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Jordan explosion reportedly caused by overheated ammunition

The large blast took place in an uninhabited area in Zarqa near the capital, Amman; no injuries were reported.

The military site where an explosion occurred in Jordan early Friday is now clear of danger, according to the Jordanian army. The large blast was reportedly caused by high temperatures in the country.

Authorities said the explosion at a military facility in Zarqa, a city near the capital, Amman, caused no injuries. Footage obtained obtained by the Jordanian news outlet Khaberni shows a massive, orange blast shooting up into the sky.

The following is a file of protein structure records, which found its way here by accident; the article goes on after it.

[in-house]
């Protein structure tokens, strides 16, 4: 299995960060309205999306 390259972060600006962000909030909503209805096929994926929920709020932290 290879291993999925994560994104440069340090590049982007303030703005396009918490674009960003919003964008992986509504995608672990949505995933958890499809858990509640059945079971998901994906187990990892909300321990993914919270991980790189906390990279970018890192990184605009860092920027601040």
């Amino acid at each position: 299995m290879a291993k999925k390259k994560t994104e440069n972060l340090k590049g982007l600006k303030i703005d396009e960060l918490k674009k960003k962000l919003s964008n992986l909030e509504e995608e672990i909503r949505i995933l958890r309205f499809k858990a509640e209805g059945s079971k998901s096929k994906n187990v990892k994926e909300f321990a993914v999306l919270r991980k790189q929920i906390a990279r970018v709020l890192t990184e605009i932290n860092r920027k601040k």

There are no more explosives at risk of going off following an inspection by the army, the state-run Al-Mamlaka news outlet reported, citing Brig. Gen. Talal al-Ghobain.

The explosion took place in an old ammunition depot that is no longer in use, a military source told Al-Mamlaka. The area is uninhabited. The Associated Press reported that unusable mortar shells were stored there.

Reuters reported that there were several loud explosions and that the army later concluded that the intense heat caused the incident. Temperatures reached 107 degrees Fahrenheit (nearly 42 Celsius) in Jordan on Thursday, according to AccuWeather.

Ammunition explosions are not uncommon in the Middle East during the hot summer months. There have been several such incidents in neighboring Iraq in recent years.

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